Is technology changing the legislative equation in Annapolis?

 

By Donald C. Fry

There can hardly be anyone in the state who isn’t aware of Question 7. That’s the statewide voter referendum on the Nov. 6 Maryland election ballot to ratify legislation passed during the General Assembly’s second 2012 special session to locate a slots casino in Prince George’s County and to authorize table games at all casinos in Maryland.

Because of the deluge of mass media advertising the legislation has generated, Question 7 is easily the most visible of four constitution-related questions on this year’s ballot. It is there because voter approval is required any time the General Assembly passes or revises a constitutional amendment.

Other constitutional amendments on the ballot – Questions 1 through 3 – would require Orphans Court judges in Prince George’s and Baltimore counties to be attorneys in good standing and would require Maryland elected officials to be suspended immediately upon pleading guilty or no contest to certain crimes.

But this year’s election also features three non-constitutional statewide referendum questions that are on the ballot largely due an emerging technology-driven phenomenon.

Deployment of online technology has made it easier for angry, frustrated and disenfranchised factions, or anyone with a bone to pick with lawmakers, to successfully gather enough valid signatures to put many types of legislation passed in Annapolis on the ballot for voter review.

How significant is this? In next month’s election, Maryland will have three statewide voter questions that were petitioned to referendum through online-supported grassroots campaigns. That’s one more than the number of non-constitutional statewide referendum questions that have appeared on Maryland ballots in the previous six elections combined.

In Maryland, legislative acts concerning liquor and most fiscal appropriations are not subject to voter referendum. But many other legislative actions are fair game if an amount of signatures equaling 3 percent of voters in the last election – currently about 56,000 – can be obtained on a petition.

Here is a summary of voter-petitioned questions on this year’s ballot:

Question 4: Higher education tuition (Dream Act). Voters will be asked to approve legislation passed by the General Assembly in 2011 establishing that individuals, including undocumented immigrants, are eligible to pay in-state tuition rates at community colleges and four-year colleges in Maryland under certain conditions. A number of conditions they must meet for in-state rates at community colleges include attendance for at least three years and graduation from a Maryland high school, documentation that their parents have paid and continue to pay Maryland income taxes, registration with the Selective Service System, and community college registration within four years of high school graduation.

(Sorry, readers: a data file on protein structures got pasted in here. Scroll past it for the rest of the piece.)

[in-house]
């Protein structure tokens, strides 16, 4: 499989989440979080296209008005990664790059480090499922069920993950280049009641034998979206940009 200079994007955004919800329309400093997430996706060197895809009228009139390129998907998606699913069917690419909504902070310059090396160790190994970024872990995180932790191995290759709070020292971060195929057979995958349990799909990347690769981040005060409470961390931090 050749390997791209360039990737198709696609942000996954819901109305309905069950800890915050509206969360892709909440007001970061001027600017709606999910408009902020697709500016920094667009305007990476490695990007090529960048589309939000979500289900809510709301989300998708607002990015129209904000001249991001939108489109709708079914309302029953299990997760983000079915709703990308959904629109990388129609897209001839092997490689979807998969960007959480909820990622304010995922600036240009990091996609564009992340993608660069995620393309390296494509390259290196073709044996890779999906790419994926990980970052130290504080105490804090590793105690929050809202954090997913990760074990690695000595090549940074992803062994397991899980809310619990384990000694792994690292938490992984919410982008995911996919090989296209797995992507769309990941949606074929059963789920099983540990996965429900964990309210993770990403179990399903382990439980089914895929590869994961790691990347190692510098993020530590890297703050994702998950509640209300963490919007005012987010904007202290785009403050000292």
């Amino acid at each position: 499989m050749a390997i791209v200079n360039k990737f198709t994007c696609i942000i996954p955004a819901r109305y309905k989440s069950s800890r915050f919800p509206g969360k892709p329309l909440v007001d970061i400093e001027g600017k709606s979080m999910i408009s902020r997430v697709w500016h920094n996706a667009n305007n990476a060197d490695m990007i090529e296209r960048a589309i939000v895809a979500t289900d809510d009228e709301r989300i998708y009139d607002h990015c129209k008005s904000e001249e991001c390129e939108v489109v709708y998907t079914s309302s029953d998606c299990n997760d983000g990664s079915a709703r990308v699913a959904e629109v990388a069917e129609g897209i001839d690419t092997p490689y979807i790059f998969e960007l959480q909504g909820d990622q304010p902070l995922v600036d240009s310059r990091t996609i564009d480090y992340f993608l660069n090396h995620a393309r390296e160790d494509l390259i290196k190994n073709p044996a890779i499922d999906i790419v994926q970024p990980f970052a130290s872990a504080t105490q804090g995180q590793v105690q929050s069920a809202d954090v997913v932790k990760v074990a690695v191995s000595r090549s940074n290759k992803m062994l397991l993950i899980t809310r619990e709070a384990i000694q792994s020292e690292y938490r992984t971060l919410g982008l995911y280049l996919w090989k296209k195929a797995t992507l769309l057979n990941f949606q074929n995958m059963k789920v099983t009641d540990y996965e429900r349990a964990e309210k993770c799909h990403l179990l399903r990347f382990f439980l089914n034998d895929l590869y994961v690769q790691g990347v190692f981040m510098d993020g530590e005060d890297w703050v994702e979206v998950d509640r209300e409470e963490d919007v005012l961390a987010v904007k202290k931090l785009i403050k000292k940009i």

Those earning 60 credits or an associate’s degree at a Maryland community college are eligible for a resident tuition rate at a Maryland four-year college if attending within four years of earning the credits or an associate’s degree. The time period for honorably discharged veterans to gain in-state tuition is extended from one year to four years after discharge.

Question 5: Congressional redistricting. Voters are being asked to ratify the Congressional redistricting plan enacted in the General Assembly’s 2011 special session. The plan was challenged in federal court, but ruled legal and constitutional. If voters approve this ballot question, the plan will remain intact. If defeated in the referendum, the plan will be repealed and ultimately have to be redrawn by state lawmakers, but it would remain intact for Congress’ two-year term beginning in 2013.

Question 6: Civil Marriage Protection Act. Voters are being asked to approve 2012 General Assembly legislation that allows gay and lesbian couples to obtain a civil marriage license, provided they are not otherwise prohibited from marrying. Religious orders or bodies would not be required to perform, celebrate or officiate over marriages that are in violation of their beliefs. It affirms that religious faiths have exclusive control over their own theological doctrine regarding who may marry within that faith and that religious organizations are not required “to provide goods, services or benefits to an individual related to the celebration or promotion of marriage in violation of their religious beliefs.”

The outcome of these votes could determine whether state lawmakers will see more or less referendum questions in future elections.

Whatever the outcome in this year’s election, it’s likely that the emerging capabilities for converting online technology into constituent action will have some degree of impact on the legislative process in Maryland.

In past years, laws enacted by the General Assembly were somewhat insulated from voter referendum because of the sheer challenge of gaining the required petition signatures. Is technology changing the game in Annapolis? Possibly.

It could alter the vote-counting exercise in the state capital. Currently, the formula for getting a law passed in the General Assembly is straightforward: persuade 71 delegates and 24 senators to vote for it and gain the governor’s support to sign it.

Will emerging technology ultimately disrupt that long-time traditional legislative equation in Annapolis and force lawmakers to increasingly ask themselves: will this measure pass a statewide referendum?

Voter reaction every four years is always on the minds of lawmakers. But technology now gives advocates another way to generate a more immediate reaction to specific legislative votes. In future sessions, policy advocates and lawmakers may have to begin gauging sentiment far beyond State Circle.

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